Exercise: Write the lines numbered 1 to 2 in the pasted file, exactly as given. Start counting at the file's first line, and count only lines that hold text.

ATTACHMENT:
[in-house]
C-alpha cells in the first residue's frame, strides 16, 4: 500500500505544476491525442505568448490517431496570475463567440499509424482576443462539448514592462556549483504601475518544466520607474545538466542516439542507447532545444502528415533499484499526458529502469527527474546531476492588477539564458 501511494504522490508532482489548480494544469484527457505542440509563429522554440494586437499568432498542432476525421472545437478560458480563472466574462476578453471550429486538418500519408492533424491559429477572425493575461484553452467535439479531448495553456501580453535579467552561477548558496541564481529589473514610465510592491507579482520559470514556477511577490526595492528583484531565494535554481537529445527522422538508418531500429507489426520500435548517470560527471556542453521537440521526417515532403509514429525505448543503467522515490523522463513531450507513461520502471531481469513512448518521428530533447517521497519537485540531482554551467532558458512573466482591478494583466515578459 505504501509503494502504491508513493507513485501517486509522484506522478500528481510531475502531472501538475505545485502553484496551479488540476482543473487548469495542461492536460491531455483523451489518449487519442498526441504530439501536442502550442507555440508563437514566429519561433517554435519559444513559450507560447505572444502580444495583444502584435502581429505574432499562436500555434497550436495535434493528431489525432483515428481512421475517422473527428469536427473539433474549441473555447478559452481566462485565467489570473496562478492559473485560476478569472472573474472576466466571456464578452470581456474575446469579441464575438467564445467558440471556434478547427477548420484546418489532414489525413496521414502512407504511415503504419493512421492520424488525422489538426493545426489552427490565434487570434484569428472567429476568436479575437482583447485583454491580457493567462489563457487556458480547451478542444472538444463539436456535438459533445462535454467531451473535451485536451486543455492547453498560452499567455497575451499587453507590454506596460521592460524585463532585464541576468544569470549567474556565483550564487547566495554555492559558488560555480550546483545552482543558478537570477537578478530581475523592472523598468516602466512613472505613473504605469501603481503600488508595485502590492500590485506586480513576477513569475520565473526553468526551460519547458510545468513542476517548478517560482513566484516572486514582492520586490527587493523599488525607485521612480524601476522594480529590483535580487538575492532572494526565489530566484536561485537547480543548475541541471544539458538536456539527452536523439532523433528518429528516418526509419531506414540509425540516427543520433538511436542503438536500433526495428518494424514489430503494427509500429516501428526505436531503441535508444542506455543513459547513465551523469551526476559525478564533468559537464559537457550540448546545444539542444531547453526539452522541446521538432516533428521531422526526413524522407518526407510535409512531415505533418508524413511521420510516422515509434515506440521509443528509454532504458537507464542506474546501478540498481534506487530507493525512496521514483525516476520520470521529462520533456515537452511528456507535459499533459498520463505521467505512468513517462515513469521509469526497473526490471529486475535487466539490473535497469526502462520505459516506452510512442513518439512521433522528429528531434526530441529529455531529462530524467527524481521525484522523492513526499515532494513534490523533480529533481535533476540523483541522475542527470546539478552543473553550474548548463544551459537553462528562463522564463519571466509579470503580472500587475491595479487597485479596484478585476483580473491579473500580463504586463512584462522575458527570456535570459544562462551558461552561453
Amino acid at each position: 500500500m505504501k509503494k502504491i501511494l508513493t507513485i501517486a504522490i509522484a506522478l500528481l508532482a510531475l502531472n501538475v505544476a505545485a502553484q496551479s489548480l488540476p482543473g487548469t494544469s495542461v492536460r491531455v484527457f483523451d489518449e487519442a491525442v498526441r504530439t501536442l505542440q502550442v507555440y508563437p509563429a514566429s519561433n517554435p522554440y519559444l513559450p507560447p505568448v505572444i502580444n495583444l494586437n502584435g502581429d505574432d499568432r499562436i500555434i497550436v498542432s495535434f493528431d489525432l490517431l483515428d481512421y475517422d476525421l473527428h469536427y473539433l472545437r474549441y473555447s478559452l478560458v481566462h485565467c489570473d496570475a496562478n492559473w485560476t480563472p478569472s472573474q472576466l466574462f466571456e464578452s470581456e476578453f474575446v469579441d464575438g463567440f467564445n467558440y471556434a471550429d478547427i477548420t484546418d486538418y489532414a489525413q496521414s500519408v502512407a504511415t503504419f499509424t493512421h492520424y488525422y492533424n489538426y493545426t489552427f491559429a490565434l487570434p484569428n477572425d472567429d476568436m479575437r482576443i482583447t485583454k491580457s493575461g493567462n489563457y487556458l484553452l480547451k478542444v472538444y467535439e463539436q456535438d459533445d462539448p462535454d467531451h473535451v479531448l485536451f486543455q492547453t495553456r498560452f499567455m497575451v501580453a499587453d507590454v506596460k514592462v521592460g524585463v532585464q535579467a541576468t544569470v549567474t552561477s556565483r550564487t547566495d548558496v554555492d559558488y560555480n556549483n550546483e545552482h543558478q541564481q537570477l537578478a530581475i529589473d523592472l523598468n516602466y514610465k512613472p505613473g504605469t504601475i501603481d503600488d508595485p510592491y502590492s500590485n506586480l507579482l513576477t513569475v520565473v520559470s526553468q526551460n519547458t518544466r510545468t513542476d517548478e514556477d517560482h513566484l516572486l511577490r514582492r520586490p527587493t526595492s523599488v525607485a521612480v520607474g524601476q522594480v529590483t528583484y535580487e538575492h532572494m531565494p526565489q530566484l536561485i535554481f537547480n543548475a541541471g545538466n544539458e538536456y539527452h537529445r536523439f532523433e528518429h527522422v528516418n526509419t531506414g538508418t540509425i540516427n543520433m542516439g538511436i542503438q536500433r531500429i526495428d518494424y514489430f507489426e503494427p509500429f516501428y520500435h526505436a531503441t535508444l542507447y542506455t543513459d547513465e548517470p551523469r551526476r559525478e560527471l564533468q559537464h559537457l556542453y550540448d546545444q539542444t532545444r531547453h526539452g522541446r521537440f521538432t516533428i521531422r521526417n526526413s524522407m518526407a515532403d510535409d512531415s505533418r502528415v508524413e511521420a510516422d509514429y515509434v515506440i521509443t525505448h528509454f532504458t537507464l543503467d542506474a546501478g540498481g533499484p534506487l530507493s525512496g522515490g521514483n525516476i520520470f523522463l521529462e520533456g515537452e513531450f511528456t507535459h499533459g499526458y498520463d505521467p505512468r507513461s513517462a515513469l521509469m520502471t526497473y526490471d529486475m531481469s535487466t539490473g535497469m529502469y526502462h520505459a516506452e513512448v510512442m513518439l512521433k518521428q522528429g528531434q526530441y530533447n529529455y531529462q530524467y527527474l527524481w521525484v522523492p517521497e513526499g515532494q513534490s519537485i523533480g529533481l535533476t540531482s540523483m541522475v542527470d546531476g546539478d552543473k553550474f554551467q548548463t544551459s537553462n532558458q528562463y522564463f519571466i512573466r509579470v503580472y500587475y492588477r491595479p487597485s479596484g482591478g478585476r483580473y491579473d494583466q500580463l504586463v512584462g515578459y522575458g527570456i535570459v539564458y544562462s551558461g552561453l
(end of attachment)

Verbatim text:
[in-house]
C-alpha cells in the first residue's frame, strides 16, 4: 500500500505544476491525442505568448490517431496570475463567440499509424482576443462539448514592462556549483504601475518544466520607474545538466542516439542507447532545444502528415533499484499526458529502469527527474546531476492588477539564458 501511494504522490508532482489548480494544469484527457505542440509563429522554440494586437499568432498542432476525421472545437478560458480563472466574462476578453471550429486538418500519408492533424491559429477572425493575461484553452467535439479531448495553456501580453535579467552561477548558496541564481529589473514610465510592491507579482520559470514556477511577490526595492528583484531565494535554481537529445527522422538508418531500429507489426520500435548517470560527471556542453521537440521526417515532403509514429525505448543503467522515490523522463513531450507513461520502471531481469513512448518521428530533447517521497519537485540531482554551467532558458512573466482591478494583466515578459 505504501509503494502504491508513493507513485501517486509522484506522478500528481510531475502531472501538475505545485502553484496551479488540476482543473487548469495542461492536460491531455483523451489518449487519442498526441504530439501536442502550442507555440508563437514566429519561433517554435519559444513559450507560447505572444502580444495583444502584435502581429505574432499562436500555434497550436495535434493528431489525432483515428481512421475517422473527428469536427473539433474549441473555447478559452481566462485565467489570473496562478492559473485560476478569472472573474472576466466571456464578452470581456474575446469579441464575438467564445467558440471556434478547427477548420484546418489532414489525413496521414502512407504511415503504419493512421492520424488525422489538426493545426489552427490565434487570434484569428472567429476568436479575437482583447485583454491580457493567462489563457487556458480547451478542444472538444463539436456535438459533445462535454467531451473535451485536451486543455492547453498560452499567455497575451499587453507590454506596460521592460524585463532585464541576468544569470549567474556565483550564487547566495554555492559558488560555480550546483545552482543558478537570477537578478530581475523592472523598468516602466512613472505613473504605469501603481503600488508595485502590492500590485506586480513576477513569475520565473526553468526551460519547458510545468513542476517548478517560482513566484516572486514582492520586490527587493523599488525607485521612480524601476522594480529590483535580487538575492532572494526565489530566484536561485537547480543548475541541471544539458538536456539527452536523439532523433528518429528516418526509419531506414540509425540516427543520433538511436542503438536500433526495428518494424514489430503494427509500429516501428526505436531503441535508444542506455543513459547513465551523469551526476559525478564533468559537464559537457550540448546545444539542444531547453526539452522541446521538432516533428521531422526526413524522407518526407510535409512531415505533418508524413511521420510516422515509434515506440521509443528509454532504458537507464542506474546501478540498481534506487530507493525512496521514483525516476520520470521529462520533456515537452511528456507535459499533459498520463505521467505512468513517462515513469521509469526497473526490471529486475535487466539490473535497469526502462520505459516506452510512442513518439512521433522528429528531434526530441529529455531529462530524467527524481521525484522523492513526499515532494513534490523533480529533481535533476540523483541522475542527470546539478552543473553550474548548463544551459537553462528562463522564463519571466509579470503580472500587475491595479487597485479596484478585476483580473491579473500580463504586463512584462522575458527570456535570459544562462551558461552561453